1. Thread jam A thread may be tangled or stuck – check each spool to see if its thread has gotten stuck onto the side of the spool, or around another spool-holder.
A thread jam probably means you didn’t successfully release the white arm that pulls upward on the developing braid, so check that too. (Push the white tab above the clip forward and firmly down to release the arm). Or it might be because you didn’t insert and thread the spool into the spool-holder correctly, or tighten all the spools before you started cranking: Each strand should come up through the top of the spool-holder and go straight and taut to the white clip – strands shouldn’t come out from the bottom of the spool-holder, or hang slackly between the spool-holder and the white clip. (again, see tip #4 below!)
2. Mechanical jam A spool-holder might suddenly and inexplicably be occupying a slot that should be vacant, so the next moving spool-holder is blocked from entering its proper slot. Test this by pulling all the thread from the spools – eliminating the possibility of a thread jam. If the machine is still jammed, then it this mechanical jam. This has happened to me only once, and luckily I had already saved a link to the online video that shows how to fix this. (that link is also listed in the directions that come with the machine). It shows how to access and remove the ‘illegal’ spool-holder and replace it into its proper slot (you can’t just stick it into any visible vacant slot – the video shows how to find the right one). That mechanical jam occurred shortly after a thread jam that was my own fault, so maybe the one caused the other. It hasn’t happened since, which has been a lot of braids.
When using thread that is finer than the Kumi Kreator thread: After winding the spools, loading them into the spool-holders, and threading the end up through the spool-holder, when I am about to load the thread-ends into the clip at the tip of the white arm, I tie a knot at the top of each thread (or more often now, I bunch 3 or 4 adjacent threads together and tie a knot at the top). This keeps them from sliding out of the clip. After loading them with their knots above the clip, I pull down on all the threads so their knots snug down firmly against the top of the clip. Then I manually turn the little ‘wheels’ on the side of the spools to tighten away any slackness in the threads.
Tip 2: When making a long braid, once the arm has pulled all the way back (maybe a ten-inch braid), you must then re-clip the arm further down the braid. However that clip doesn’t look very strong, and might eventually break or get too loose if you keep forcing fat round braids into it (it’s just designed to hold strands, not a fully-formed braid). I suspend a small lasso-like larks-head noose around the braid, and hang that from the clip, sliding it further down the braid when the arm has pulled back as far as it can go. See photos below.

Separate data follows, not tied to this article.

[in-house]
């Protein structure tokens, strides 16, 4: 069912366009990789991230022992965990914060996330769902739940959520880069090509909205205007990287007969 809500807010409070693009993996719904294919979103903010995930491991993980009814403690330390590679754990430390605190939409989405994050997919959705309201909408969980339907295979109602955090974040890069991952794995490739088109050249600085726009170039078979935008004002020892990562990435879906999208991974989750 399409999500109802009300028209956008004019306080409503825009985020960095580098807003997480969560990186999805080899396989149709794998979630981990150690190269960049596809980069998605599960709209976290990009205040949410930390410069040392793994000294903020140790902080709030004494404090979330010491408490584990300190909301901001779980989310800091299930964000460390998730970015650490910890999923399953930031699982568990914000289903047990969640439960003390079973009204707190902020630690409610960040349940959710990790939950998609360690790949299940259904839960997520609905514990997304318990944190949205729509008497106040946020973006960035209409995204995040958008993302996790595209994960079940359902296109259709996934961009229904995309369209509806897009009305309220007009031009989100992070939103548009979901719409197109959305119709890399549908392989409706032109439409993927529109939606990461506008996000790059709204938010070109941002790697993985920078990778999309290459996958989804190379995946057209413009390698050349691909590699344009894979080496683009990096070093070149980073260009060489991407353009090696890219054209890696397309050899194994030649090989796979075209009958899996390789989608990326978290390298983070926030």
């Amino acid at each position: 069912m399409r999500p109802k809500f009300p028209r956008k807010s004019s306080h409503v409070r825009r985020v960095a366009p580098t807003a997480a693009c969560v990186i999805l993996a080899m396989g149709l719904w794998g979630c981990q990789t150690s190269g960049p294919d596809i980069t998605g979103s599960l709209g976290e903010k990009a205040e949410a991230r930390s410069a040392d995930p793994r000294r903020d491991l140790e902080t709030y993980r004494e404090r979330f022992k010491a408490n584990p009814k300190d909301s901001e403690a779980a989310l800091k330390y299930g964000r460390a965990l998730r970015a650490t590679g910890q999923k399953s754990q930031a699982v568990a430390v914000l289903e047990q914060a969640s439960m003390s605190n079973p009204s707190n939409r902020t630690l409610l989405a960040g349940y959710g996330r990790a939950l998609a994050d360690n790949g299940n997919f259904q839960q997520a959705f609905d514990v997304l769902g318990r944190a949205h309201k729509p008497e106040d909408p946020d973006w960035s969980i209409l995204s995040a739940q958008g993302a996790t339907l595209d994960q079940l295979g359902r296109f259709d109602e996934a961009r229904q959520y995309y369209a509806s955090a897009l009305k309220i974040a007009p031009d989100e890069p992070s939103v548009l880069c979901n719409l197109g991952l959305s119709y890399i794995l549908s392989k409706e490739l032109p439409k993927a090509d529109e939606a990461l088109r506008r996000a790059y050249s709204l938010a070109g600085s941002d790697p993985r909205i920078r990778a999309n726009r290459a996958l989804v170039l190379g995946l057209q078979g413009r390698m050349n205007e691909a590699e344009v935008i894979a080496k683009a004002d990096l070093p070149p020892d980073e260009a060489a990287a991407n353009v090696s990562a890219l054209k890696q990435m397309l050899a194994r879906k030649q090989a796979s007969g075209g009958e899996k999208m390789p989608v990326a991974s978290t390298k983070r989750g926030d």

Tip 3: Tension: The tension is set by the spring-loaded white arm, and the resistance of the spools. Even so, there’s a learning curve with this! My first floss samples had loose gappy threads near the start, now I tighten everything up very carefully before I start cranking. It would be theoretically possible to bypass the white arm and rig up your own simple weighted system. If you want a tighter braid you would use a lighter upward pull. Most braids plump up, relax, and look better after washing them gently in hot soapy water, really helps even out slight tensioning issues. Overall, I’ve been impressed with the relative even-ness of the tension in the braids I’ve been churning out. My pics show most of them – I don’t have a pile of “Dorian Gray” terrible ones hiding in a drawer!
Tip 4: Probably goes without saying, but be sure to read the set-up instructions and/or watch one of the several official youtube videos demoing them.
There is a certain amount of scuttlebutt around the web that this toy “doesn’t work” “is crap” “jammed up the first time we used it!” “worked at first then it got stuck and my daughter is heartbroken!” – simply because toy or not, this is a real braiding machine and has to be set up correctly in order to work. Jam-ups are fixable (see Jams above) and generally a result of misuse, so they stop occurring after you learn how to use the machine. The first time you use it even an adult needs to go over the directions slowly and carefully, step by step – or do the same thing by slowly following and pausing a youtube video.